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The Morning Line: Allentown, Day 1

Round 1 Matchups:

Brady Sims on 908 Americana:

Some interesting stats on this matchup: Americana has been ridden 10 times in 30 outs, five times by right-handed riders, and five times by lefties. Four of those five rides for lefties belong to Sims. They first met at a Touring Pro Division event in 2013 where Sims was 86.5 points. They had three rematches early this season, with Sims winning each time. So it’s safe to say that Sims probably likes everything about this bull except that he’s only managed to place in a BFTS round on him once. Gage Gay won the opening round in Charlotte, North Carolina, on Americana Just last week.

Chase Outlaw on 22 Say I Won’t Gunslinger:

These two have met before, but it’s been a while. It has also been a while since we’ve seen this bull at the Built Ford Tough Series level. He had a bad trip about a year ago in Nashville, Tennessee, and we haven’t seen him on tour since. He has done well at the Touring Pro level, and this out will be his shot at getting back to the big stage. Outlaw rode him back in June 2014 to an 87-point score and a second place finish in Binford, North Dakota.

Ryan Dirteater on 27 Gentleman Jim:

Gentleman Jim goes to the left, he has good timing, and he really telegraphs what he’s going to do each jump. He typically stays hooked to the left, but from the rider’s perspective it’s easy to see that he’s going to keep doing what he’s doing.  As you might expect this adds up to him getting ridden a lot. He’s given up seven scores in 13 career outs, and in five of his last six outs. He got Robson Palermo in Thackerville, Oklahoma, but it was at the 7.68-second mark.

Silvano Alves on -9 Circle City:

This bull is supposed to be a pushover for right-handed riders, and a slam dunk for Alves. But, over the past five events, Alves has ridden less than 20 percent of his bulls. Whether it be a nagging injury or just a slump, he’s not himself lately. He should be a huge favorite in this matchup, but right now he’s not the machine he once was.

Tanner Byrne on 730 Air Bender:

This is a rematch from the Iron Cowboy, where Byrne was 84.25 points on this bull. Air Bender has been ridden a few times in his 20-out career, but Byrne is the only right-handed guy who has done it. This is a classic style bull that should fit a taller rider well. He’s big in the jump and kick department, but not a particularly fast spinner.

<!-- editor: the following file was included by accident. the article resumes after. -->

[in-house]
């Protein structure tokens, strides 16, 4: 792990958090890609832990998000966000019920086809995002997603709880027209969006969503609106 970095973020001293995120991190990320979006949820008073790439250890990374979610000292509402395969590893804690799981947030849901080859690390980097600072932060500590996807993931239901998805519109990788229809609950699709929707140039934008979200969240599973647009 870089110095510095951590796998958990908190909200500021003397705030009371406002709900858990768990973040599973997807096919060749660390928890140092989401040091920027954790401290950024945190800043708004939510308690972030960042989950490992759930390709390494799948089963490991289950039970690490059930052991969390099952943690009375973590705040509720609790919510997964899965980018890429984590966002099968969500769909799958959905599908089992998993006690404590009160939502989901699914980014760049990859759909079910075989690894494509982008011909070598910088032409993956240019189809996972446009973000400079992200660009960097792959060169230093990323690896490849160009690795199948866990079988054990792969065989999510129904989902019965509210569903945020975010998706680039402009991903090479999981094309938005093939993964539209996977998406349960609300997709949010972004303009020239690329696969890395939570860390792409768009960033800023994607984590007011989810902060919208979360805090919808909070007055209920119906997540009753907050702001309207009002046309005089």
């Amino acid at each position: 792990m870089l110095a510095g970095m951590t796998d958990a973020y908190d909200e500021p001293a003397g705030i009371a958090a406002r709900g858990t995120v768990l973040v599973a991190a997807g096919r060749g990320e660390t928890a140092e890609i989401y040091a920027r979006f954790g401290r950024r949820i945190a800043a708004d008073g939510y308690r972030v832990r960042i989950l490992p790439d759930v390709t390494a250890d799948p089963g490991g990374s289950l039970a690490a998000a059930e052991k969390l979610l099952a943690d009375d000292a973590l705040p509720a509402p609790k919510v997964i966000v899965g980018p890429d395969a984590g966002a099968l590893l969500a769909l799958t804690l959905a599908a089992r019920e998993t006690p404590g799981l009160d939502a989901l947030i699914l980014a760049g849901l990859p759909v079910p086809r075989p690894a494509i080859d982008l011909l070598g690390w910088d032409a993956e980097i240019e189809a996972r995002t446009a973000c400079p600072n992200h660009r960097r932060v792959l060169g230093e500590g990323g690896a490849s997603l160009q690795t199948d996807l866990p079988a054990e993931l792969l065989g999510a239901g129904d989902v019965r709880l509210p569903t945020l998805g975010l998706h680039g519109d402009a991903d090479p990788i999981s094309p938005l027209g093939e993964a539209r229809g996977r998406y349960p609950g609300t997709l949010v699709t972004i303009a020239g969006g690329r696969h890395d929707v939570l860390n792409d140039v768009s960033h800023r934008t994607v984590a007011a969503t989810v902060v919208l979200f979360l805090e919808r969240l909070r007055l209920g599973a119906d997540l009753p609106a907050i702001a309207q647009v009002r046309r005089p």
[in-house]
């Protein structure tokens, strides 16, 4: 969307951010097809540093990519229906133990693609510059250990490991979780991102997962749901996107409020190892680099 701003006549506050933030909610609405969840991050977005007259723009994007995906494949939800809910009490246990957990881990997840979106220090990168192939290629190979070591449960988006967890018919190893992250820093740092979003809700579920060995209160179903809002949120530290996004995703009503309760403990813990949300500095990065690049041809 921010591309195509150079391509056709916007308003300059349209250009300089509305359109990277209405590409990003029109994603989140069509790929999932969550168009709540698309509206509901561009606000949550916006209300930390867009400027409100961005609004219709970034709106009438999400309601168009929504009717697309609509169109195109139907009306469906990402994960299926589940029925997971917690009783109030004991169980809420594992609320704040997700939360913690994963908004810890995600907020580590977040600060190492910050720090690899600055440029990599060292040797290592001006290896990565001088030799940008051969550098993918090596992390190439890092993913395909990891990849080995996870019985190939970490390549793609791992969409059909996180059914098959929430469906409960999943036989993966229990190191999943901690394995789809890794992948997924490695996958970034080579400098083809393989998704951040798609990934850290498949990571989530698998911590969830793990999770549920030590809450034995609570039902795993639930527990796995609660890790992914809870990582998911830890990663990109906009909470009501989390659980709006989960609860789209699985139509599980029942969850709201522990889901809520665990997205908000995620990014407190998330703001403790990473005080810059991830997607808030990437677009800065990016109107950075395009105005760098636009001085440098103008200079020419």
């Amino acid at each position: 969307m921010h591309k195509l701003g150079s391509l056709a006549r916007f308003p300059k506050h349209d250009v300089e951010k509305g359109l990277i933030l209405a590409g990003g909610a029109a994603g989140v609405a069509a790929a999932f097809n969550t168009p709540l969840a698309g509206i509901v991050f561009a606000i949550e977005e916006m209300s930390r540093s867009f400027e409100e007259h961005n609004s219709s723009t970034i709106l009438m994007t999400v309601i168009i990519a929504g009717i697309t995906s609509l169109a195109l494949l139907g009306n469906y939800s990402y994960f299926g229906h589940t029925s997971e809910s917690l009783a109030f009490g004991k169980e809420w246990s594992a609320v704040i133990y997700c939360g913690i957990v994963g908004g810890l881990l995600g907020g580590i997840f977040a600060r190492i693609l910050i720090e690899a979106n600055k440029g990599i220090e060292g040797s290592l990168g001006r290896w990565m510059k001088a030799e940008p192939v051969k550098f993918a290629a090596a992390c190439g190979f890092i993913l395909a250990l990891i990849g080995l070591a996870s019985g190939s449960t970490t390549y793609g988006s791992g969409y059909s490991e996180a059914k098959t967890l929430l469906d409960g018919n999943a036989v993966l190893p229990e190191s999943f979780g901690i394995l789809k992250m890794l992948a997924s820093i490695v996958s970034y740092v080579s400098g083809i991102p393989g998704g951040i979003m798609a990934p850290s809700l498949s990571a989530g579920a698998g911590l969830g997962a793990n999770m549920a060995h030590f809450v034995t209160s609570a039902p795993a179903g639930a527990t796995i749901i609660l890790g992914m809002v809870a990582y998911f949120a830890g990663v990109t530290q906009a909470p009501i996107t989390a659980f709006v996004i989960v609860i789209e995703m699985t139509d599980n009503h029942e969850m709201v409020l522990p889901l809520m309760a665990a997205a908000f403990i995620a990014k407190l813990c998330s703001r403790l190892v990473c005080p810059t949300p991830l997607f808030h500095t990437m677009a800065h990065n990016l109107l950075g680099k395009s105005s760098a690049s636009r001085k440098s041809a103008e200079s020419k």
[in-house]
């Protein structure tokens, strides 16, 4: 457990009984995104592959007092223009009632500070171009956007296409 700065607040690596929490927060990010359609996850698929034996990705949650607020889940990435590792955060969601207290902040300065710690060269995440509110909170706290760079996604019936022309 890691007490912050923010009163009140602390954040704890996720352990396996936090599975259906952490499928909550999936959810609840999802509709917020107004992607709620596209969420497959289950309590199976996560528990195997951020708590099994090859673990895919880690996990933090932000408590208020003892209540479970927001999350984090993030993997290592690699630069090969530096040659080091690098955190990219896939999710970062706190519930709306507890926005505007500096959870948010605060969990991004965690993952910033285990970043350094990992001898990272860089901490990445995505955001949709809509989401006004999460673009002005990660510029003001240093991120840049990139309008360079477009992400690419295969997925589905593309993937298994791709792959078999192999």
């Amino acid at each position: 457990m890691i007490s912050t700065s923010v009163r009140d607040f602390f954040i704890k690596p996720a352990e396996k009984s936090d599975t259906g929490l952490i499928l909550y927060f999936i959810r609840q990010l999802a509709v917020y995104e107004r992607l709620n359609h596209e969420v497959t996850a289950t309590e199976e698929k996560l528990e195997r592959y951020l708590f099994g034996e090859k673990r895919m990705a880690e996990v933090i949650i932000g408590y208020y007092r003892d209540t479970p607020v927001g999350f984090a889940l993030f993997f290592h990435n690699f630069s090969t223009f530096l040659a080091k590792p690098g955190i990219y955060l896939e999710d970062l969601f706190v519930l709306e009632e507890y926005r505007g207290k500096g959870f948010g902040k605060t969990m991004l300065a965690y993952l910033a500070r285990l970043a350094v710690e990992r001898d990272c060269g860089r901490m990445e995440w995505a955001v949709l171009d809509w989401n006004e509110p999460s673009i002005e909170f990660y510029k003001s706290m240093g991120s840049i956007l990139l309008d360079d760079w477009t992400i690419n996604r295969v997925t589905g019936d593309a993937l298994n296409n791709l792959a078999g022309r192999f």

Aaron Roy on 023 Rusty:

Roy won a round on Rusty in Colorado Springs, Colorado, with 88 points. Rusty is one of the more rider-friendly bulls you’ll see here. He has very even timing, and he doesn’t move forward. He’s the kind of bull that riders love. When Roy rode him he went to the left, but he can go either way.

Stormy Wing on 0114 Tahonta’s Magic:

This is a rematch that the bull won. They met about a year ago in Laughlin, Nevada, and Wing was down in just less than 5 seconds. Tahonta’s Magic likes to go to the right, and he is ridden more often by right-handed riders, but that’s not a problem here. Wing can ride bulls that go either way just as well. His biggest issue is overriding them. He rides with an aggressive style and it can cost him sometimes.

15/15 Round Matchups:

Gage Gay on 1237 Walk Off:

This is a rematch that’s firmly in the bull’s favor. Walk Off won the first match, and the odds are he will win this one too. He’s 22-2 in his career against right-handed riders. Lefties haven’t fared much better — he’s 24-3 against them. Walk Off is the real deal. He’s a hard-nosed bull that does everything well, and he’s not entirely honest. He can have some roll to the outside while he spins, and that presents a big problem for a right-handed rider against a bull that bucks this hard.